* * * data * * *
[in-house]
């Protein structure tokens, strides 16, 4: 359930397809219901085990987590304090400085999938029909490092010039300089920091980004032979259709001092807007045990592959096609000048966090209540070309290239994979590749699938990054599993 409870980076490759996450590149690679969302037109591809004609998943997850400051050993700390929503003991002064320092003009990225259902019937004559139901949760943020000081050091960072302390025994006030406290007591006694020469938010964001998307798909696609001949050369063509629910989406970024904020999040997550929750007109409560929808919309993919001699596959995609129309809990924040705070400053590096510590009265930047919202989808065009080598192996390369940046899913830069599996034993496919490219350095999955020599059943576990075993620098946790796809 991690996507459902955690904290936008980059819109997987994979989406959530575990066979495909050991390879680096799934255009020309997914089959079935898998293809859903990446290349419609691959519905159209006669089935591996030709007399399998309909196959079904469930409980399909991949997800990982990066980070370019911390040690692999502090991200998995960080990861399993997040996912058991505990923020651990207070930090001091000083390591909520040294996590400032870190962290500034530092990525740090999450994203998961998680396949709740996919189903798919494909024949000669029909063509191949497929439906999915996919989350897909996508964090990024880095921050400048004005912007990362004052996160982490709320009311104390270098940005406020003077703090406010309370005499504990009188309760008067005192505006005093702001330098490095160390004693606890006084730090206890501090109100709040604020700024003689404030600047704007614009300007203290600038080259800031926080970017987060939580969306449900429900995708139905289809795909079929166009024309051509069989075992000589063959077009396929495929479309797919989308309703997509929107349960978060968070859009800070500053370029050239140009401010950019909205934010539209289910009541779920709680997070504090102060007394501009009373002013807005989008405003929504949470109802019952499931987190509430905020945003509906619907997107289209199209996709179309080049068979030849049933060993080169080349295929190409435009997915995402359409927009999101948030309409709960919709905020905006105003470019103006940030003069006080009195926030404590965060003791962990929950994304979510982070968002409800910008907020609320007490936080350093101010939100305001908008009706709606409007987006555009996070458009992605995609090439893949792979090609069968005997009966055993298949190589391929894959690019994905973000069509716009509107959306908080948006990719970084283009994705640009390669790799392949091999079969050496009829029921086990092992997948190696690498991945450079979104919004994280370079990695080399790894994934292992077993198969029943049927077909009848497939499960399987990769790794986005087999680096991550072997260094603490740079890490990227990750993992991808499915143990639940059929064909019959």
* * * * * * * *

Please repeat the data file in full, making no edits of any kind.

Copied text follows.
[in-house]
């Protein structure tokens, strides 16, 4: 359930397809219901085990987590304090400085999938029909490092010039300089920091980004032979259709001092807007045990592959096609000048966090209540070309290239994979590749699938990054599993 409870980076490759996450590149690679969302037109591809004609998943997850400051050993700390929503003991002064320092003009990225259902019937004559139901949760943020000081050091960072302390025994006030406290007591006694020469938010964001998307798909696609001949050369063509629910989406970024904020999040997550929750007109409560929808919309993919001699596959995609129309809990924040705070400053590096510590009265930047919202989808065009080598192996390369940046899913830069599996034993496919490219350095999955020599059943576990075993620098946790796809 991690996507459902955690904290936008980059819109997987994979989406959530575990066979495909050991390879680096799934255009020309997914089959079935898998293809859903990446290349419609691959519905159209006669089935591996030709007399399998309909196959079904469930409980399909991949997800990982990066980070370019911390040690692999502090991200998995960080990861399993997040996912058991505990923020651990207070930090001091000083390591909520040294996590400032870190962290500034530092990525740090999450994203998961998680396949709740996919189903798919494909024949000669029909063509191949497929439906999915996919989350897909996508964090990024880095921050400048004005912007990362004052996160982490709320009311104390270098940005406020003077703090406010309370005499504990009188309760008067005192505006005093702001330098490095160390004693606890006084730090206890501090109100709040604020700024003689404030600047704007614009300007203290600038080259800031926080970017987060939580969306449900429900995708139905289809795909079929166009024309051509069989075992000589063959077009396929495929479309797919989308309703997509929107349960978060968070859009800070500053370029050239140009401010950019909205934010539209289910009541779920709680997070504090102060007394501009009373002013807005989008405003929504949470109802019952499931987190509430905020945003509906619907997107289209199209996709179309080049068979030849049933060993080169080349295929190409435009997915995402359409927009999101948030309409709960919709905020905006105003470019103006940030003069006080009195926030404590965060003791962990929950994304979510982070968002409800910008907020609320007490936080350093101010939100305001908008009706709606409007987006555009996070458009992605995609090439893949792979090609069968005997009966055993298949190589391929894959690019994905973000069509716009509107959306908080948006990719970084283009994705640009390669790799392949091999079969050496009829029921086990092992997948190696690498991945450079979104919004994280370079990695080399790894994934292992077993198969029943049927077909009848497939499960399987990769790794986005087999680096991550072997260094603490740079890490990227990750993992991808499915143990639940059929064909019959």